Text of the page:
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HomeEducation Abroad‘Heal in India’ initiative by Mohfw

‘Heal in India’ initiative by Mohfw

A promising opportunity for Medical Fraternity

India is one of the world’s leading destinations for overseas patients seeking sophisticated treatment. As of now the medical value travel (MVT) size is USD 5-6 billion and an approximately 500000 foreign patients are treated in India per year. Considering the MVT value, Union Government has initiated ‘Heal In India’ campaign in order to increase the Medical Value Travel (MVT) size to 13 billion by 2026. To market India’s medical services and infrastructure abroad the Union Health Ministry plans to standardize processes and treatment packages for foreign citizens.

The Health Ministry is of the view that Telehealth has the potential to transform the Indian healthcare business and in turn promote the Medical Value Travel in India. As a follow-up health ministry has regularize the telehealth by legislating “Telemedicine practice guidelines of India, 2020”. Telemedicine has altered the conventional method of patient consultation with doctors. People with no geographic limitations may interact with healthcare providers, making it a convenient way to get medical treatment. During the Covid pandemic, telemedicine consultations increased from fewer than 1% of primary care visits to 43.5% in April 2020. The Ministry of Health and Family Welfare’s telemedicine division collaborated with CDAC (the Center for the Development of Advanced Computing) to establish the e-Sanjeevani OPD portal which is the world’s most complete public telemedicine system implementation.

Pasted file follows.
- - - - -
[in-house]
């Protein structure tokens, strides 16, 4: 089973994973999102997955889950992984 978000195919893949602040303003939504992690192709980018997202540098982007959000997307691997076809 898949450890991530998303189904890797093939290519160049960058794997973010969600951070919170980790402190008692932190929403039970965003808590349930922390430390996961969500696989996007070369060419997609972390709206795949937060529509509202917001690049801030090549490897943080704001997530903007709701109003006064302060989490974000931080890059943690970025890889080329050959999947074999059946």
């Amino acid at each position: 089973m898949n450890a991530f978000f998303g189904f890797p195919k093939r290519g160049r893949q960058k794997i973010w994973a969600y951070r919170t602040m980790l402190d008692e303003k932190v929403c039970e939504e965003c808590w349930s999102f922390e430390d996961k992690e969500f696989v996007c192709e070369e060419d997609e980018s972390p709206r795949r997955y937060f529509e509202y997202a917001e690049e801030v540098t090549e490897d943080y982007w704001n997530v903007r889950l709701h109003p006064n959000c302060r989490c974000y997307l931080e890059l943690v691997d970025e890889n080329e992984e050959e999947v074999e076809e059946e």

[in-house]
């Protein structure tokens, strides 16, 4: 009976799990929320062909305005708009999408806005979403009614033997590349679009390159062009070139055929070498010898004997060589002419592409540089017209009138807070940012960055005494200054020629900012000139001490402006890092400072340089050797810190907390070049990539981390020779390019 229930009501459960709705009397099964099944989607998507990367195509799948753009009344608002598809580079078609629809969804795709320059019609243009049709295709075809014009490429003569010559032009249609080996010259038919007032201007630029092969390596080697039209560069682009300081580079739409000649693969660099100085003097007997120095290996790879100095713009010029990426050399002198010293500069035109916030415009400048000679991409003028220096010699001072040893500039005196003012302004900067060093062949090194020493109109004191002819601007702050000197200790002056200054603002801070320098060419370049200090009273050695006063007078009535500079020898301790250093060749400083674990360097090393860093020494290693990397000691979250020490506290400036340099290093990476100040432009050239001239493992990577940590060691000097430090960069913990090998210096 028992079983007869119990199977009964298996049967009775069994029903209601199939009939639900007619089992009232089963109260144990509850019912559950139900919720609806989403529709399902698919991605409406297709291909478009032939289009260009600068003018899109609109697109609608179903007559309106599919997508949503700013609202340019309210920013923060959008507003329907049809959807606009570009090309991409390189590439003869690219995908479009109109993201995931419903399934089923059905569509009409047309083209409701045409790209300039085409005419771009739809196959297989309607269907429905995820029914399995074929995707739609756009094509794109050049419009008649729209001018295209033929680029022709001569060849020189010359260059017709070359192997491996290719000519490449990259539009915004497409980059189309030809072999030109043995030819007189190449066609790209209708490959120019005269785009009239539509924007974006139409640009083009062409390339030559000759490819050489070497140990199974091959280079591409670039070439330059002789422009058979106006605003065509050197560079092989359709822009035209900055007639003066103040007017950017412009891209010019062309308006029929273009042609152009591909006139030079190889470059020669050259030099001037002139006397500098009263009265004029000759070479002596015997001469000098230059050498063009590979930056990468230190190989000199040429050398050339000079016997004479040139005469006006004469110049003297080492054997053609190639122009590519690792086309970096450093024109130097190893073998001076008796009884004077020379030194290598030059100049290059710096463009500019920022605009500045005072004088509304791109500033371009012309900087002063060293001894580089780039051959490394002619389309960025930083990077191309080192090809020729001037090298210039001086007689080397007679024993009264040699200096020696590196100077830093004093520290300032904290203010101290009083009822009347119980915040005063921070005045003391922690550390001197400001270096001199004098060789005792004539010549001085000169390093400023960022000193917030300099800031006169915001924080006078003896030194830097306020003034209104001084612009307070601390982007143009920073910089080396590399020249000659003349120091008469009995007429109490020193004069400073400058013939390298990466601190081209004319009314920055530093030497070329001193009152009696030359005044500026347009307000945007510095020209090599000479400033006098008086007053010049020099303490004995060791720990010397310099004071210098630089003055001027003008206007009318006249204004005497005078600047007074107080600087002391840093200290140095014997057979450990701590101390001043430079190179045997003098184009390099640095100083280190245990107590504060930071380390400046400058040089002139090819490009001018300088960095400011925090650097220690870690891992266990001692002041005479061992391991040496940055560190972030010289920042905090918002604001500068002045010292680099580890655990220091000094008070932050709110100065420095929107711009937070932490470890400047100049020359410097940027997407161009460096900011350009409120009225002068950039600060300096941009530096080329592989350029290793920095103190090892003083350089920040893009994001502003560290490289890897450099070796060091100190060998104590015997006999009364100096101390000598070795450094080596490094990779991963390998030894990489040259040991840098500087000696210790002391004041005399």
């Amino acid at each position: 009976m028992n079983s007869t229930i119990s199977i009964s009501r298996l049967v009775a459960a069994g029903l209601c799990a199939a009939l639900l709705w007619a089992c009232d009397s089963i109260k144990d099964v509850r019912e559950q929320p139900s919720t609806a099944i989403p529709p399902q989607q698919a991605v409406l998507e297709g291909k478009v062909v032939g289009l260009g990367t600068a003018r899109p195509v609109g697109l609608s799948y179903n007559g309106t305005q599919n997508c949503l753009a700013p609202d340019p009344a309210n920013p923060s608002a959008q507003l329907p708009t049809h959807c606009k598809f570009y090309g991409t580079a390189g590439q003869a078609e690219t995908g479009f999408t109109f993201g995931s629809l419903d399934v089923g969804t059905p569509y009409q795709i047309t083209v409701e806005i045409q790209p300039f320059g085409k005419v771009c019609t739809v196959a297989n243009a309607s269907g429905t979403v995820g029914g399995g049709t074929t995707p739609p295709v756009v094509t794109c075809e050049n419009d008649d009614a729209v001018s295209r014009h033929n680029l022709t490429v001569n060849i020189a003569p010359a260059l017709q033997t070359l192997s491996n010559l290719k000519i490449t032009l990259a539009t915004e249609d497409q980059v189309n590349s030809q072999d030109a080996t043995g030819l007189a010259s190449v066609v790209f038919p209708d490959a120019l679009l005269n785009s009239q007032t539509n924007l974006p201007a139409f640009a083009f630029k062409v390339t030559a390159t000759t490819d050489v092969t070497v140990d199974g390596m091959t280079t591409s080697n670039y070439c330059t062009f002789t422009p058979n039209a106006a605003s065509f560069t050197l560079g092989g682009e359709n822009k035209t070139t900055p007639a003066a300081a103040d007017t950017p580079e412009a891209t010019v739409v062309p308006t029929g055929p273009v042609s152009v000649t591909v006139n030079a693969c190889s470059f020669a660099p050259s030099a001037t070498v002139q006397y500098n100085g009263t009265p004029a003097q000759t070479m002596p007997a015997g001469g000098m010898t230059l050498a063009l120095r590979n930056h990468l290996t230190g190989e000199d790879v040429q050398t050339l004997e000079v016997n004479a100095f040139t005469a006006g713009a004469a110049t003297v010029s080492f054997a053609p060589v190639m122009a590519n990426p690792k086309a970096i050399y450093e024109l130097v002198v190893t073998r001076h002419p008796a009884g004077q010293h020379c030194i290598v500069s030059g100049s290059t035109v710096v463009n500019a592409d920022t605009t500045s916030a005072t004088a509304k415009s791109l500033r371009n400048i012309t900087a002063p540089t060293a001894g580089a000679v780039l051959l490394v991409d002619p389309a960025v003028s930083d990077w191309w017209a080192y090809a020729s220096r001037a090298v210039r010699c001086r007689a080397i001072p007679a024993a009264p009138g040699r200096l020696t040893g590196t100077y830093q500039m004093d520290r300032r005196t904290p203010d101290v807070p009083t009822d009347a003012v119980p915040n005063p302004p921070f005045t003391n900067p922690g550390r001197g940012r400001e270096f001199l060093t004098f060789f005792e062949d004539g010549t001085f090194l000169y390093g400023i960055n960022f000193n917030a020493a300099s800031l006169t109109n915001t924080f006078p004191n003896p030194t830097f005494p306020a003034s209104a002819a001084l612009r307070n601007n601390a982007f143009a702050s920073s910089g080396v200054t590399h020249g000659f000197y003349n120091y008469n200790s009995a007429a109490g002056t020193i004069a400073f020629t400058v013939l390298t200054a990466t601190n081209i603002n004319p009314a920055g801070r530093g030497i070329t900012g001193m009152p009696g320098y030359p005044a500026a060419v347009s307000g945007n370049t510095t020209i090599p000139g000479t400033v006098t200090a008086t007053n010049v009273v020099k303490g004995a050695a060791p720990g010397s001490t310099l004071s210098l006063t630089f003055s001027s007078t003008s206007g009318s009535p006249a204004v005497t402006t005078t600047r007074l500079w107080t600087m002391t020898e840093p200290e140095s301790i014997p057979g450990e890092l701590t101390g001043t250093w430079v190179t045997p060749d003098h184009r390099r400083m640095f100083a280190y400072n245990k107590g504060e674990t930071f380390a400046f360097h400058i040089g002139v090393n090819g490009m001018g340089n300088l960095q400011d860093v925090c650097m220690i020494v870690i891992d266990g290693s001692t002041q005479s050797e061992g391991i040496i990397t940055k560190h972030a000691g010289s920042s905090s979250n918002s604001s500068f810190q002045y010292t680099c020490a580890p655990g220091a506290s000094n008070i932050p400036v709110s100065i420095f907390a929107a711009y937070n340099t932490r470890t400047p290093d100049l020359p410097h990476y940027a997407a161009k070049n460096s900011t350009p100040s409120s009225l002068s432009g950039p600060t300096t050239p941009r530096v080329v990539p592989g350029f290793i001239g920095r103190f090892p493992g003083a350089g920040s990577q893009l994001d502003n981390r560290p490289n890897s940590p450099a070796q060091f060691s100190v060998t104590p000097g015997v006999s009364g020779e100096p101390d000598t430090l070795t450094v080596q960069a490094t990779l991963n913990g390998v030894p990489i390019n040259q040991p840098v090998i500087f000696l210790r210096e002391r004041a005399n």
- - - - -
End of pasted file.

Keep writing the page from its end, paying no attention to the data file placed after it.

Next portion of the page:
In Medical value travel patients travel great distances for efficient and high-quality medical care. Thus, the application of Telehealth in the medical tourism industry promises to bridge distances to deliver a more personalized service post treatment in India. The time is appropriate for the healthcare professionals to understand the promising opportunity awaiting them in the future as the Health Ministry is likely to legislate and standardize the healthcare industry. Though in short term the healthcare industry will face issues related to compliance but in long run it will be a big boost for getting overseas patients and competing with other countries who are presently the leaders in medical tourism. It is appropriate time that the healthcare associations open up dialogue with the health ministry to fine tune “Heal in India”. The need of the hour is that “Heal in India” campaign should consider the ground realities in India while regularizing and standardizing processes. But one aspect can be assured that it will change the dynamics of the healthcare industry in India.

Dr. Bhushan Kedari

Editor